Jenny - Clean
TWO stablehands breached security in the stables of champion Australian racehorse Black Caviar in England, forcing a 24-hour guard and extra measures to be put in place ahead of her race debut at Royal Ascot.

RAY THOMAS of the SYDNEY TELEGRAPH reports from LONDON that the men tried to take pictures of themselves with the world's best sprinter after entering her stable at Abington Place, near Newmarket racecourse, in England.

Trainer Peter Moody's stable representatives decided to take no chances after the incident and strictly limited access to the stable and its surrounds to just staff, owners and selected media.

A security firm was employed to guard the stable entrance day and night after the scare - just days after Black Caviar arrived in England two weeks ago.

Tony Haydon, Moody's stable foreman who travelled from Australia with Black Caviar, said last night every precaution was put in place to ensure the mare's safety. After the initial security breach they decided to "take no chances with stable security".

"We haven't had any problems since, we didn't want to come halfway round the world for something to go wrong," Haydon said. "It was as much for the mare's benefit. She needs a bit of peace and quiet as well because the demands from the media have been extreme. I think we got the balance right."

Abington Place has a security-coded front gate, known only to stable staff.

There is a huge Australian contingent in England to see Black Caviar race at Royal Ascot, where she will attempt to win her 22nd race from as many starts in the Group 1 Diamond Jubilee Stakes early on Sunday morning (Australian time).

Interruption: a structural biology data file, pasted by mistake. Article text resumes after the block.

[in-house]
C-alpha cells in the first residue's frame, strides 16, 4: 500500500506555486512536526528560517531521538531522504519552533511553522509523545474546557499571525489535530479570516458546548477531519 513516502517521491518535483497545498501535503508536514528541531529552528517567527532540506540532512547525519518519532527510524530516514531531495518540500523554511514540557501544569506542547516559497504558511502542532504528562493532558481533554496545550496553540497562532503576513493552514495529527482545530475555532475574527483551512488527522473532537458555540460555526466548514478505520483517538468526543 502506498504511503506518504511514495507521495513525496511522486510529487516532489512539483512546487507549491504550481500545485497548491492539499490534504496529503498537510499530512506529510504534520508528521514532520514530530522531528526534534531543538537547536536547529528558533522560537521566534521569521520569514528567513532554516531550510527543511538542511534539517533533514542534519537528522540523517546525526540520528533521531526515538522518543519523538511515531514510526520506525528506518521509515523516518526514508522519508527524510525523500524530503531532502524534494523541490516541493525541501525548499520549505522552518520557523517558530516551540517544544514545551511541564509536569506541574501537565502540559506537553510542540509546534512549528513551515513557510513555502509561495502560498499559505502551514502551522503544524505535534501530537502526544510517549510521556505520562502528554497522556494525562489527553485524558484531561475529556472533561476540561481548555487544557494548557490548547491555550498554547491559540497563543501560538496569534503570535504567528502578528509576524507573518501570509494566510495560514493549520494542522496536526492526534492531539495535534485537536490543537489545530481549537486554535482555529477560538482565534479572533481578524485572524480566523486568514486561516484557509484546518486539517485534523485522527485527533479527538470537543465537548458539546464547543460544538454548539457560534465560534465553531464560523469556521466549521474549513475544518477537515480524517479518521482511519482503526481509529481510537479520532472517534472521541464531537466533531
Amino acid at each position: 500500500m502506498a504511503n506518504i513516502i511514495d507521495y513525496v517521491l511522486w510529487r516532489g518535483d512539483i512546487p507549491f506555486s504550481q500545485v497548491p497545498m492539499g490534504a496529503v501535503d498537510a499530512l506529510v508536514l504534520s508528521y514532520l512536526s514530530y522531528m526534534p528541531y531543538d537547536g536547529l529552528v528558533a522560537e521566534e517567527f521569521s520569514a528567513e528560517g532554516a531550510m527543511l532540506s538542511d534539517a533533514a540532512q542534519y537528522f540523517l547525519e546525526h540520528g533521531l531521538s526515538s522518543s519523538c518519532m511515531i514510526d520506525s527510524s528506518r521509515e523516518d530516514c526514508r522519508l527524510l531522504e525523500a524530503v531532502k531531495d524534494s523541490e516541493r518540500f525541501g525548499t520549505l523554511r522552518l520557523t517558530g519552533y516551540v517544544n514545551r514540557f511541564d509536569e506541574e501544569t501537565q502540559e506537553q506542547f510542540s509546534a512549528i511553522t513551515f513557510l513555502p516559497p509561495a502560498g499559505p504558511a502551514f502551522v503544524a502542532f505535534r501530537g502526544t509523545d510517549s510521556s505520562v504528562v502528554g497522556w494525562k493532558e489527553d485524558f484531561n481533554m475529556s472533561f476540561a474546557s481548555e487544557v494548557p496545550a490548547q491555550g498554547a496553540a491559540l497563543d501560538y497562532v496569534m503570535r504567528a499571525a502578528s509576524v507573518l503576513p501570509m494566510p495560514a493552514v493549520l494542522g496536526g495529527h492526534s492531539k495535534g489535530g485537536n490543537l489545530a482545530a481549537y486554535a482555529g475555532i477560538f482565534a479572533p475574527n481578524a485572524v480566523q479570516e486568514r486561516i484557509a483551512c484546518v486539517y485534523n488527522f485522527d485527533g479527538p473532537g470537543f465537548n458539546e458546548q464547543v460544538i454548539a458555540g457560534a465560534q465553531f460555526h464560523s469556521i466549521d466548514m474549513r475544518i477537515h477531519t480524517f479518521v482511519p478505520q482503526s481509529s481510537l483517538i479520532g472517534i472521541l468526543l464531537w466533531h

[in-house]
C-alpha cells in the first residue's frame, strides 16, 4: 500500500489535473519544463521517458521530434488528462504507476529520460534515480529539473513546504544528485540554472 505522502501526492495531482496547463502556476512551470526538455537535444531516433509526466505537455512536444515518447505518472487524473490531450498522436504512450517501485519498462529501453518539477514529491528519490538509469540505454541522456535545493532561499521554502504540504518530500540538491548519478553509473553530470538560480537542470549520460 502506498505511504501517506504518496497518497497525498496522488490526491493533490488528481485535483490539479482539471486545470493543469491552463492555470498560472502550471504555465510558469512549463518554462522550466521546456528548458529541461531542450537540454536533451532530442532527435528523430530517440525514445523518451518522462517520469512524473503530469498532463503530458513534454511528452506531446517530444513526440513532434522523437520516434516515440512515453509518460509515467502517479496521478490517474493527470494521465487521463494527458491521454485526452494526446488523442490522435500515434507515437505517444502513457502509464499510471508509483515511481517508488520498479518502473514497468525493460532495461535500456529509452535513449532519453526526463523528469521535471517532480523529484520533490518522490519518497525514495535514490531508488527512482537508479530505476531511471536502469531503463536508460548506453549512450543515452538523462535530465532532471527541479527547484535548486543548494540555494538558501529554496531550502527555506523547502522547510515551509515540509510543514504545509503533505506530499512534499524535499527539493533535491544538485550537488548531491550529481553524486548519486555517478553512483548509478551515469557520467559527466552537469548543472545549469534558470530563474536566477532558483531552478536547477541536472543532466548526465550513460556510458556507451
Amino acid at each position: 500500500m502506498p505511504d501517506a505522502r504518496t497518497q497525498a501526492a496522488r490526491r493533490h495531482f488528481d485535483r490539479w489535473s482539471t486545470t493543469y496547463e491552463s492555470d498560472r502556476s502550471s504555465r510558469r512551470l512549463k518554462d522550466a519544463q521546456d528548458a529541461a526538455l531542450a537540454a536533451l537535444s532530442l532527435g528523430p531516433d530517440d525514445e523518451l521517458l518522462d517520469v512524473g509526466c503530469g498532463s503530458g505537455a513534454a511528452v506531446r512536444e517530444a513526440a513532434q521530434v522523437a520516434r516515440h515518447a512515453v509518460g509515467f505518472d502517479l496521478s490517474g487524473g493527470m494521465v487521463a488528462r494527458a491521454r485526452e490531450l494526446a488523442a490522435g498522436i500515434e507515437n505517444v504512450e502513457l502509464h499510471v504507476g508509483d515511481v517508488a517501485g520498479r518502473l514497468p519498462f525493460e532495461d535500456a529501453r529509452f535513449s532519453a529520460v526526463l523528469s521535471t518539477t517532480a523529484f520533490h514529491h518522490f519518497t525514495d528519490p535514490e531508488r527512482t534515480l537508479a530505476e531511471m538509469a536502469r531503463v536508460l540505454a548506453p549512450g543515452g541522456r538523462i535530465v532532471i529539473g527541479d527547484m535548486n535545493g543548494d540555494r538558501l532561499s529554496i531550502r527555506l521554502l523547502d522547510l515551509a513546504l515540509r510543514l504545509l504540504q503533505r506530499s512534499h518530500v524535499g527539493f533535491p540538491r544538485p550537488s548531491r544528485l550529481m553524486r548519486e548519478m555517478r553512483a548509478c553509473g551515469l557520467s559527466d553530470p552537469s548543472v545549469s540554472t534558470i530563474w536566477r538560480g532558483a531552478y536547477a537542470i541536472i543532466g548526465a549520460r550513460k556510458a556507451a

Royal Ascot officials are expecting a sell-out crowd of nearly 80,000 to attend the final day, including more than 5000 Australians who have made applications for tickets.

Black Caviar completed cantering exercise on Newmarket's Al Bathari training track yesterday morning with Moody declaring the great mare "has never been fitter".

"We are going in to the race extremely confident, we wouldn't change a thing with our preparation," Moody said.

Moody held a final press call prior to Royal Ascot as rain began to tumble down at Newmarket. There had also been heavy rain near London and there is an increasing likelihood of the track surface being wetter than Black Caviar has ever raced on.

She has never raced on a track surface rated worse than dead but Moody said she had performed well on a heavy track in barrier trials.

"I am not worried about track conditions, there are two days until the race and I will worry about that on race morning," Moody added.

The famous Royal Ascot carnival has already had highlights, most notably Frankel's 11-length win in the Queen Anne Stakes and former Australian champion So You Think's triumph in the Prince Of Wales Stakes. Perhaps the best is yet to come with Black Caviar a $1.30 favourite.



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